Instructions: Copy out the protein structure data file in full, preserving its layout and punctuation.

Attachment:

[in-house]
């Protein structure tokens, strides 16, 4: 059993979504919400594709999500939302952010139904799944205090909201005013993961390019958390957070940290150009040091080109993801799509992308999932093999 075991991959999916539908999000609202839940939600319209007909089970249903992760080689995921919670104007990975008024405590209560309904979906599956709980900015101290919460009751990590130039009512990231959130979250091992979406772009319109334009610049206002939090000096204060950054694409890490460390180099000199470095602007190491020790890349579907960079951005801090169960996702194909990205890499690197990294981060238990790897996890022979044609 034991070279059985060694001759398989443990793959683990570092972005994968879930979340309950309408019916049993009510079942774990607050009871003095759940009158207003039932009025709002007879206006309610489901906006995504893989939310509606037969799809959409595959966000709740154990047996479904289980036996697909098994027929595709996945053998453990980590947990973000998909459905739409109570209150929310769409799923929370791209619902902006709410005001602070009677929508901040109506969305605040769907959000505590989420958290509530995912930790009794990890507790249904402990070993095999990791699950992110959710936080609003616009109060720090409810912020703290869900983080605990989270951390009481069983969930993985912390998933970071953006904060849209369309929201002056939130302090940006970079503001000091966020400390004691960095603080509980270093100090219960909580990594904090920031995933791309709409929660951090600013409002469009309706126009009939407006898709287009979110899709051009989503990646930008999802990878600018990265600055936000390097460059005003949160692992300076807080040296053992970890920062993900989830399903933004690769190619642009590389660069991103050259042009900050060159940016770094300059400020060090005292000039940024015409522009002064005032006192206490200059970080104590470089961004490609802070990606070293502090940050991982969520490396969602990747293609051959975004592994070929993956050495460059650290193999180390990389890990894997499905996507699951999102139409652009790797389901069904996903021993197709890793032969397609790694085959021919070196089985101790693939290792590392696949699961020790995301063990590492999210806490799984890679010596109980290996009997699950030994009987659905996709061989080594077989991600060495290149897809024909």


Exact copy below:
[in-house]
């Protein structure tokens, strides 16, 4: 059993979504919400594709999500939302952010139904799944205090909201005013993961390019958390957070940290150009040091080109993801799509992308999932093999 075991991959999916539908999000609202839940939600319209007909089970249903992760080689995921919670104007990975008024405590209560309904979906599956709980900015101290919460009751990590130039009512990231959130979250091992979406772009319109334009610049206002939090000096204060950054694409890490460390180099000199470095602007190491020790890349579907960079951005801090169960996702194909990205890499690197990294981060238990790897996890022979044609 034991070279059985060694001759398989443990793959683990570092972005994968879930979340309950309408019916049993009510079942774990607050009871003095759940009158207003039932009025709002007879206006309610489901906006995504893989939310509606037969799809959409595959966000709740154990047996479904289980036996697909098994027929595709996945053998453990980590947990973000998909459905739409109570209150929310769409799923929370791209619902902006709410005001602070009677929508901040109506969305605040769907959000505590989420958290509530995912930790009794990890507790249904402990070993095999990791699950992110959710936080609003616009109060720090409810912020703290869900983080605990989270951390009481069983969930993985912390998933970071953006904060849209369309929201002056939130302090940006970079503001000091966020400390004691960095603080509980270093100090219960909580990594904090920031995933791309709409929660951090600013409002469009309706126009009939407006898709287009979110899709051009989503990646930008999802990878600018990265600055936000390097460059005003949160692992300076807080040296053992970890920062993900989830399903933004690769190619642009590389660069991103050259042009900050060159940016770094300059400020060090005292000039940024015409522009002064005032006192206490200059970080104590470089961004490609802070990606070293502090940050991982969520490396969602990747293609051959975004592994070929993956050495460059650290193999180390990389890990894997499905996507699951999102139409652009790797389901069904996903021993197709890793032969397609790694085959021919070196089985101790693939290792590392696949699961020790995301063990590492999210806490799984890679010596109980290996009997699950030994009987659905996709061989080594077989991600060495290149897809024909």